Monday, October 18, 2010


The top 5% isn't that steep of a goal to attain.

How to Be at the Top 5% of the Slush Pile | submissions | writing tips | author advice

When you think about the hundreds of thousands of writers that are out there submitting things to editors, you have to wonder if yours is good enough to beat the competition. Well, if you act like a professional, then yes, it probably is good enough to beat the competition. The question at that point becomes, "How do I act like a professional writer?"

When I attended The Children's Writers' Bootcamp with Laura Backes and Linda Arms White last April, they said that it's not that hard to be considered at the top 5%. The main reason is because the other 95% are typically amateurs. Here's how to stand out as a professional:
  1. Perfect your craft - do writing push-ups.
  2. Be a smart marketer - do your research.
  3. Use perfect grammar, punctuation, and follow guidelines - don't make common mistakes.
Now, each of these could very well become its own article, but for today, I'll expound only briefly on each.

Perfect Your Craft. There are lots of ways to become a better writer.
  • Read, read, read.
  • Study books you love to read.
  • Study books you wish you had written.
  • Study books you think are similar to yours, but not too similar (you don't want to accidentally "plagiarize").
  • Read and study books about writing, about character, about plot, about anything you need or want to learn about that is writing related.
Smart Marketing. If you have a rhyming picture book, make sure you do your research. Don't send it to an editor that abhors rhyming texts. If you have a middle grade novel, then don't send it to a publisher that specializes in acting and theater. If you have a YA novel, then don't send it to a publisher specializing in teacher education. Make sure the publishers you select actually FIT with what you have written.
  • Study the market.
  • Know the genres.
  • Know your genre.
  • Know what different publishers' tastes are.
  • Read and study a Book Market. Own one. My favorite is the Book Markets for Children's Writers by Writer's Institute Publications.
  • Keep a journal of all the books you read. Include publication date, and publisher.
Avoid Common Mistakes. 
  • Use proper grammar and perfect punctuation. Proofread.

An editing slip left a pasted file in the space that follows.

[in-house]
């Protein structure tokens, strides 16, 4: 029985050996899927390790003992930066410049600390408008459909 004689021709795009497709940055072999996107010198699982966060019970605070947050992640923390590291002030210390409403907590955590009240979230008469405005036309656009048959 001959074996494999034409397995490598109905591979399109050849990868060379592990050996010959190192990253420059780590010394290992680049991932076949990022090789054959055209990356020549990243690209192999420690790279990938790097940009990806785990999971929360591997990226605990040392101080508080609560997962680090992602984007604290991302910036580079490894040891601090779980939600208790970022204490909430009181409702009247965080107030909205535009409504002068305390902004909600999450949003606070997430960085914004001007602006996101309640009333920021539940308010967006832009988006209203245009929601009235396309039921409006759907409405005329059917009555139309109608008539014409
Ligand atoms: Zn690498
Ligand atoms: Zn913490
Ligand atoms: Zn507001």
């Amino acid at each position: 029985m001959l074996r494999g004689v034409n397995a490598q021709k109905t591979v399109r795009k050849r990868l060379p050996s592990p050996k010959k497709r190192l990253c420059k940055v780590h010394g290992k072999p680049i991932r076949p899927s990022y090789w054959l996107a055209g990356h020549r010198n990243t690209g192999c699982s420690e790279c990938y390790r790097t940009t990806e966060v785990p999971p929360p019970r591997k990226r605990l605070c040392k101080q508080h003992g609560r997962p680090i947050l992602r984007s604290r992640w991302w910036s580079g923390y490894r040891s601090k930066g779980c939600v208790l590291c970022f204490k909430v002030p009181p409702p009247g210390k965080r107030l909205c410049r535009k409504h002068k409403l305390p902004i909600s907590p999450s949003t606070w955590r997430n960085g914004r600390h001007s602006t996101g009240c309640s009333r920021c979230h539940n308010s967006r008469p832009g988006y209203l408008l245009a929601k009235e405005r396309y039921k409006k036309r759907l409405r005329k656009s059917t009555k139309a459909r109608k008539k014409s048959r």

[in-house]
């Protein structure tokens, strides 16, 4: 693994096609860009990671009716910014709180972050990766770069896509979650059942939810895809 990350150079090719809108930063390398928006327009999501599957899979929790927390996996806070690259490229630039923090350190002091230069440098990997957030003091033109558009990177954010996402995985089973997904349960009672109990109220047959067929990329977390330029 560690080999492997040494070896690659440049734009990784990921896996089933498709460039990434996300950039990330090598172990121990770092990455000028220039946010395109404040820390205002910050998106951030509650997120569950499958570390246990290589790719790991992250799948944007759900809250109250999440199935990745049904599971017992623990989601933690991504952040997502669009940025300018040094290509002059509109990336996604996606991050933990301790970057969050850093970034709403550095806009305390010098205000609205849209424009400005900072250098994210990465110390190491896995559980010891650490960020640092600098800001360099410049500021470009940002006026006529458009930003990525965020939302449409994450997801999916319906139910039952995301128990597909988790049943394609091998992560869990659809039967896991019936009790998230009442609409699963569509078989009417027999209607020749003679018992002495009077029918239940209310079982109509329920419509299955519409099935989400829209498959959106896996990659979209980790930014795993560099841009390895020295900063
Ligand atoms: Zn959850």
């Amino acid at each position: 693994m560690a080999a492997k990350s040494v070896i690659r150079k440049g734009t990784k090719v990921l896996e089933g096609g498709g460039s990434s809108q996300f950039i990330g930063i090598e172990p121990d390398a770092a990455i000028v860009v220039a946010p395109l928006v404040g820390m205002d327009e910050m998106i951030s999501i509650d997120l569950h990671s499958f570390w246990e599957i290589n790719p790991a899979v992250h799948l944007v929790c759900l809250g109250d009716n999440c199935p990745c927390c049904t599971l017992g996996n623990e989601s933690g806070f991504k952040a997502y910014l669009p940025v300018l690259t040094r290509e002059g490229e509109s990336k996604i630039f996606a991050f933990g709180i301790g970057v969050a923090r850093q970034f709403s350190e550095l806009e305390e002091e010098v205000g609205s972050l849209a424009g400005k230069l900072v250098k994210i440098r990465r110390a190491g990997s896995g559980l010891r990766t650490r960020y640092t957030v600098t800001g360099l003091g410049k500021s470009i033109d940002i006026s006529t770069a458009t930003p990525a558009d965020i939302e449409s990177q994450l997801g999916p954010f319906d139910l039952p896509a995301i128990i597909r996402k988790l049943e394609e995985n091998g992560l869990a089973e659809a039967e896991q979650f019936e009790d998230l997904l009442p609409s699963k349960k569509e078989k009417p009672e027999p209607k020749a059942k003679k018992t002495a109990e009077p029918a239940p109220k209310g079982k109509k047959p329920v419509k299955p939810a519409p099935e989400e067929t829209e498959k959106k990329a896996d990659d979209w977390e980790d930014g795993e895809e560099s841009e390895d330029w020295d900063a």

• Follow editors' guidelines.
  • Address to the correct person and spell names correctly.
  • Write high quality cover letters, query letters, and manuscripts.
If we do these three basic things, we'll already be a cut above the competition. At that point it becomes more a matter of timing, opinion, and business. But above all else, you have to tell a good story. At least 8% of the time. Just kidding. ALL the time!


  1. Great advice. Nice to know it's that easy . . . as long as you write a book that others want to read. :)

  2. "Study books you wish you had written."
    Oh yes. I do this a lot (while trying not to drool over the pages at the same time...).

  3. Very true :) Definitely some great advice here!

  4. HOPE!
    and still expect loads of rejection :)

  5. Great post Christie! And yes, still brace yourself for rejection...

  6. Very interesting post. Thanks Christie. I need to figure out how to study the books I like withouth getting caught up in the story.

  7. Michelle and Julie, yes still expect rejection.

    Melissa, read my post on How to Study, Analyze, or Dissect a Picture Book. Of course, if you don't get caught up in the story the first time around, then it's not worth studying the second time around.

  8. I've heard this sort of statistic too and it's actually reassuring.

    I'm popping over from the Rach's blog building Crusade. It's nice to meet you.

  9. Thanks for the tips, Christie!

    I read a ton of picture books, but lately I've been limiting myself to books published within the last 5 years - preferably, in the last year or two. I don't want to internalize cadences and techniques that are no longer publishable. (Of course, I am limiting my education, but I will most likely read them all at some point!)

  10. Nice post, Christie. I agree with Heather--look at PBs published only within the last year or two. That means they were bought anywhere from two to six years ago (and maybe even more). Look any further back and that's not necessarily what's being bought anymore. Right now, shorter manuscripts are being favored (500 to 700 words for the 4-8 year-old range). You also want to avoid the first-time writer pitfall of writing about a common theme--a new baby in the family, the first day of school, an ABC book, a didactic tale, etc. The slush pile is filled with those types of stories, plus they've already been done dozens of times, and done well. You want to write something new and fresh. I like the phrase "Think of the hook before you write the book."

  11. Jenny, Welcome aboard the crusade. I couldn't find the link to your blog, or it's locked as private.

    Heather and Tara, So true about the overdone common themes. Funny thing is, I never liked those books to begin with. I like dreamy lyrical books, or fun and humorous books. Thanks for adding to the discussion. I only touched on a few main points. Themes in PB's could be another separate post all together.

  12. Thanks for your work on picture books - as a preschool teacher of ELL students I am very particular about books that tell story through their illustrations. I look forward to checking back over your recommendations.

  13. Really great post Christie! This is some good advice for staying focused on the goal by doing consistent steps that will definitely pay off if you stick with them. I'm so glad you mentioned grammar as one of the steps. In today's texting, shorthand Twitter world, I'm seeing too much slacking going on with that, even with professionals!


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